I stood behind the stage and adjusted and readjusted my white beard and red cap and wondered how I ended up here: A 23-year-old recent college graduate outfitted — and overheating — in a full Santa Claus costume in Masohi, Indonesia. It seems that people here feel that if they know a white male he must surely be Santa Claus for Christmas. Apparently, the previous two Fulbright English Teaching Assistants in Masohi had donned the costume. So, when the teachers and administrators asked me to play the part of Santa Claus at SMAN 1 Masohi’s annual Christmas celebration, I obliged.
“You’d be the thinnest Santa Claus I’ve ever seen!” my parents exclaimed after I told them that I would be dressing the part.
Most Christians in Indonesia’s Maluku province were converted to Christianity during the Dutch occupation, which spanned from the early 17th century until World War II . Along with their other Yuletide traditions, the Dutch brought with them the tradition of Santa Claus, whom both the Dutch and Malukans refer to as Sinterklaas. He is often accompanied by Zwarte Piet, Sinterklaas’ black-faced helper who sometimes threatens and torments children to get them to behave. The school offered to have my very own Zwarte Piet accompany me, but I requested to work solo so as to keep the tone upbeat and avoid perpetuating potentially racist stereotypes.
It was barely a month into my stay in Maluku in September when I first started to hear Christmas music. “Jingle Bells,” “Santa Claus is Coming to Town,” and “O Holy Night” blasted from speakers throughout my entirely Christian neighborhood, sometimes waking me up at 6 a.m. I frequently noticed “Merry Christmas” signs, in English, and fully decorated, albeit fake, Christmas trees in homes. “It is never too soon to start preparing for the ‘coming of our Lord,’ people would respond when I asked why they had set up their decorations so early in the year. Some responded that they had never taken them down in the first place.
By early November, Christmas music hit the radio airwaves, government buildings, malls and shops of Ambon. Considering Maluku has a tropical climate and that most people here have never seen snow, hearing “Let It Snow” and “Winter Wonderland” in Maluku offered constant amusement. My neighbors tend to be very enthusiastic about their faith and celebrating Christmas is the religious highlight of their year. Christmas becomes a spare-no-expense occasion when families reunite, eat feasts, and exchange gifts.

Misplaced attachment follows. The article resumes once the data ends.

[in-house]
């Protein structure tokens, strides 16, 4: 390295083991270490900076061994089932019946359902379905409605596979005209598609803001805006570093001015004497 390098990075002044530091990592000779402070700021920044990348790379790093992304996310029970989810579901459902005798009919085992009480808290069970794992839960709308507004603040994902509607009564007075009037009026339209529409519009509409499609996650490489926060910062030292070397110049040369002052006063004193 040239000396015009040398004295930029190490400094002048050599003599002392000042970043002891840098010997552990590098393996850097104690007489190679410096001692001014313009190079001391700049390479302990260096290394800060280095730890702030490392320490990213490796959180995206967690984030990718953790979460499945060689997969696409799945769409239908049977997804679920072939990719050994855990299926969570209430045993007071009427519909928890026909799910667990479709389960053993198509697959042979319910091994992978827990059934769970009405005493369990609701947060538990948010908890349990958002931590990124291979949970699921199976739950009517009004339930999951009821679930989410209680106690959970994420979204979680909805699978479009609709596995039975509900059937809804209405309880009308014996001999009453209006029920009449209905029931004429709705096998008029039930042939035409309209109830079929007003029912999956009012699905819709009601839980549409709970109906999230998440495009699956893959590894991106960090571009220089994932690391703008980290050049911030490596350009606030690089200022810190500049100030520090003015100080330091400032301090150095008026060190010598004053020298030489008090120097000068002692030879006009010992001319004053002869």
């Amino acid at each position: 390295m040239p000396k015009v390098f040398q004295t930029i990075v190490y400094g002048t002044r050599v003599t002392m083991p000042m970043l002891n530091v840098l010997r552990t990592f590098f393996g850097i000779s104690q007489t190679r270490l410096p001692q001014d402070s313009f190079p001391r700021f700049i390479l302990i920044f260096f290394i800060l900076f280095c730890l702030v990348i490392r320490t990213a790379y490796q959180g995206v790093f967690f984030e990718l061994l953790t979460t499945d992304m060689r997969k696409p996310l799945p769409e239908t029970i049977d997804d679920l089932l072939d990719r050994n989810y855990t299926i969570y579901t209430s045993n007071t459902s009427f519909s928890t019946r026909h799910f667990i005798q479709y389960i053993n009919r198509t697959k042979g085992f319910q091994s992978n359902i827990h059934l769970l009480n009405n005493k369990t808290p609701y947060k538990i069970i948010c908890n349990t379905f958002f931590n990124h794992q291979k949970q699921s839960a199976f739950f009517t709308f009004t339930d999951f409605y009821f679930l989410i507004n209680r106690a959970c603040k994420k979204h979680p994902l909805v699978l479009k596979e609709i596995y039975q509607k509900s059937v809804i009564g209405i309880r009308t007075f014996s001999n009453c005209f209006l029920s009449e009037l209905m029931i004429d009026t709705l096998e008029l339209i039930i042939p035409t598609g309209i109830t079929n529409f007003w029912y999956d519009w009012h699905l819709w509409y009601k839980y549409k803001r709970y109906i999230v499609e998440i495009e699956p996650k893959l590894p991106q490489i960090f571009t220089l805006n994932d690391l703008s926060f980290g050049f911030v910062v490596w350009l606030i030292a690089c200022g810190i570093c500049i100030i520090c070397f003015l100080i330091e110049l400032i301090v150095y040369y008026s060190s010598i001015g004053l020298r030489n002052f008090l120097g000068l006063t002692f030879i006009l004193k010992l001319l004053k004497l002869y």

On the evening of December 19, SMAN 1 Masohi held its Christmas celebration. The event began with songs and prayer as students and teachers entered the events building. Students and teachers caroled “Come All Ye Faithful” and “Joy to the World” in bahasa Indonesia, while I simply hummed the tunes. Following the Malukan tradition, the school choir sang song after song, including “Feliz Navidad.” Other students recited original poetry.
And then came the time for my Santa Claus debut. I was brought behind the stage and presented with the Santa Claus suit. After a few minutes of mental preparation, I was thrown out on stage to thunderous uproar and applause. The sight of their American-born English teacher dressed as their beloved Santa Claus made the teenage students of SMAN 1 Masohi react with unrestrained excitement. I was handed my book and asked to read a Christmas story to the children of the teachers and administrators. Earlier in the day, Ibu Vonny and I had prepared a loose adaptation of “The Night Before Christmas” in Melayu Ambon (the local language) to read to the children. We took out most references to winter and snow.
Later, I presented each child with a gift, provided by their parents, and a small bag of sweets. As each child approached the strange, foreign-looking man with the long white beard and funny red cap, they became speechless. Some of the children were excited to see Santa Claus. Others were absolutely terrified. Some of the older children knew that it was Mr. Ben underneath the red hat and white beard.
The next morning, I hopped on the boat to Ambon and spent my Christmas and New Year’s vacation in Singapore with my parents and siblings. Needless to say, I left the suit, white beard, and red cap in Masohi. I think my Santa days may be over, at least, until I’m a jolly old man with grandchildren to entertain. Or who knows? Maybe I can parlay this into a yearly gig.
About the author: Benjamin Moseley is a Fulbright English Teaching Assistant based in Masohi, Maluku. Moseley graduated from Lewis & Clark College in 2012 with a bachelor’s degree in history and Chinese language. Before living in Masohi, Moseley has lived in Yogyakarta, Batam, and Singapore, where he graduated from the Singapore American School in 2007. Contact him at firstname.lastname@example.org.